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WHAT IS A “CO-OPERATIVE”?
The word “co-operative” comes from the word “co-operate”, which means working
together to reach a common goal. A co-operative is a voluntary organisation formed by
a group of people who have a common need that they want to address jointly, or a group of
people who want to create employment for themselves.

A co-operative is controlled democratically, so that each member has an equal voice in
decisions. A co-operative’s primary duty is to its members, not to anyone else outside the
co-operative. The benefits of the co-operative are shared by all of the members.

In a co-operative, people can unite their ideas, their skills and their resources to do things
which they would not be able to do on their own. It is important to remember that a
co-operative is a kind of business. It is NOT a welfare organisation.




      What is not a co-operative?
      People sometimes pool money or other resources to set up a business
      enterprise that is designed to make a profit. But if this enterprise does not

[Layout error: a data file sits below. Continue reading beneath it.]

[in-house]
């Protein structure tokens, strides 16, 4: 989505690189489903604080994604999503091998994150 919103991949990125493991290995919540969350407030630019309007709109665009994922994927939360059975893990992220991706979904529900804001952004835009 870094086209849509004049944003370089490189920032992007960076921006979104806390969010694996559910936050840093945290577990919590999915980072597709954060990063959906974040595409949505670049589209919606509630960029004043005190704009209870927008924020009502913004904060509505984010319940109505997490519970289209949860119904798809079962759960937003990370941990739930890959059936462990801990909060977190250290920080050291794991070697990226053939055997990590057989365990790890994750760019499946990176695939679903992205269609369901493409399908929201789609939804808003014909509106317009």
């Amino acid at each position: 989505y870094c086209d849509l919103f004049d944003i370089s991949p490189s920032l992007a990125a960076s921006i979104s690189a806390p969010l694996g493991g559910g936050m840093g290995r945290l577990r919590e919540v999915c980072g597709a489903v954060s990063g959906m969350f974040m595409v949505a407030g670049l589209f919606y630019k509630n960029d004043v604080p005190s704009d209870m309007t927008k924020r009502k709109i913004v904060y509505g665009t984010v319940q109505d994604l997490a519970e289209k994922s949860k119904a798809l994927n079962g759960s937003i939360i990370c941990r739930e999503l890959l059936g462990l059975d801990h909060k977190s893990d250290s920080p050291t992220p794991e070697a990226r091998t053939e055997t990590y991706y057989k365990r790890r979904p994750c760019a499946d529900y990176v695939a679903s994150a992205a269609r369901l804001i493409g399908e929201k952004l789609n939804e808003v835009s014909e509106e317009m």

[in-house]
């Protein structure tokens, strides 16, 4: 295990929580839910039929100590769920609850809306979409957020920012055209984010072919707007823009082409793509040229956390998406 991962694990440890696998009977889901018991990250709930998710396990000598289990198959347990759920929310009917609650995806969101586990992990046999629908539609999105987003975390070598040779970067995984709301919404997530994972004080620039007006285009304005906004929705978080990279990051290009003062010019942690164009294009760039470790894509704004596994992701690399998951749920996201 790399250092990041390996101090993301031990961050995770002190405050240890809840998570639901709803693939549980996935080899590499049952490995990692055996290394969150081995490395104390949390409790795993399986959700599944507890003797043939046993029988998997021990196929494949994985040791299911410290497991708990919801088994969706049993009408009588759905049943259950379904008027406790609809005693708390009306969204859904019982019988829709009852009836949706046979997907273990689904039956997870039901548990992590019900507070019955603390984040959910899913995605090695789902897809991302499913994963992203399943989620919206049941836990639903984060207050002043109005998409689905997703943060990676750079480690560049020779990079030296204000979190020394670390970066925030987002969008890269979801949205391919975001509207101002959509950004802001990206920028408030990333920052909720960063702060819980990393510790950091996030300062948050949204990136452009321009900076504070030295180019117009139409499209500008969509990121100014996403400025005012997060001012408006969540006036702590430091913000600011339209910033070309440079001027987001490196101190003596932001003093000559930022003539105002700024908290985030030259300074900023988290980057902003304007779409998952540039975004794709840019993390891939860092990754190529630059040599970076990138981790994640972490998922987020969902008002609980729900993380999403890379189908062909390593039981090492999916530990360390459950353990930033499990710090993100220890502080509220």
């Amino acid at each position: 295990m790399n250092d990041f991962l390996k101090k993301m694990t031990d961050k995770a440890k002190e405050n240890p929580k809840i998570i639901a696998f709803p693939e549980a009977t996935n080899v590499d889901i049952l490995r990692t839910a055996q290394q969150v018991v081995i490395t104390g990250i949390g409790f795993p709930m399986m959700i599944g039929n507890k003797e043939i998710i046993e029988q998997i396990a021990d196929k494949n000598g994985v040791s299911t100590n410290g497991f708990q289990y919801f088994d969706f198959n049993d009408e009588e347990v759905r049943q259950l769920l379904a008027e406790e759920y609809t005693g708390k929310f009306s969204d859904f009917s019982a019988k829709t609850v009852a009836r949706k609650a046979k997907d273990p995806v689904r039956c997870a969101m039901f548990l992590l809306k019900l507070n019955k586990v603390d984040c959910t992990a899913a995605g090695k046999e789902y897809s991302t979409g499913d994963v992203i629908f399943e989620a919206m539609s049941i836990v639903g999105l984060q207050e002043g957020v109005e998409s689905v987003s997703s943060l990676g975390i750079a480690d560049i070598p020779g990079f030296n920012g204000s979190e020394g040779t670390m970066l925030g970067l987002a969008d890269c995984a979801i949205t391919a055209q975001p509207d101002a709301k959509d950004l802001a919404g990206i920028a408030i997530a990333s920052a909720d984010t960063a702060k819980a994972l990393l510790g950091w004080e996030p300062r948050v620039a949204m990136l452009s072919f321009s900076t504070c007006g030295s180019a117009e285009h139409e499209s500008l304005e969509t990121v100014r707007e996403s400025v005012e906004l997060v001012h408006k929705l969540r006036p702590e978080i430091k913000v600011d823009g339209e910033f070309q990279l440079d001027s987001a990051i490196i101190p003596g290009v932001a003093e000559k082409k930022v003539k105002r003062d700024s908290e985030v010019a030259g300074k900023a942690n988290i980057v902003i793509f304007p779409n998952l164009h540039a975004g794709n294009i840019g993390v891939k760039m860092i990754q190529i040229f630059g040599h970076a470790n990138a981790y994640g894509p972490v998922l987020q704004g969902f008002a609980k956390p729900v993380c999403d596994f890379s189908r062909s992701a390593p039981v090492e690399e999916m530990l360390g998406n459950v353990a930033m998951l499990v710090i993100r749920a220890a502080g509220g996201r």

employ members, or serve the needs of the members (other than their need
      to make money), then it cannot be a co-operative.



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The definition of “co-operative” in the Co-operatives Act is based on an internationally-
accepted definition of a co-operative:

       A co-operative means an autonomous association of persons united
       voluntarily to meet their common economic, social, and cultural needs
       and aspirations through a jointly-owned and democratically-controlled
       enterprise organized and operated on co-operative principles.

We can break down this definition into five main points in order to understand it more
clearly:

         A co-operative is an independent organisation. It must stand or fall on its own feet.

         A co-operative is a group of persons who freely decide to come together to meet
         common needs and goals.

         A co-operative is jointly owned. Its primary duty is to its members, not to anyone
         else outside the co-operative. The benefits of the co-operative are shared by all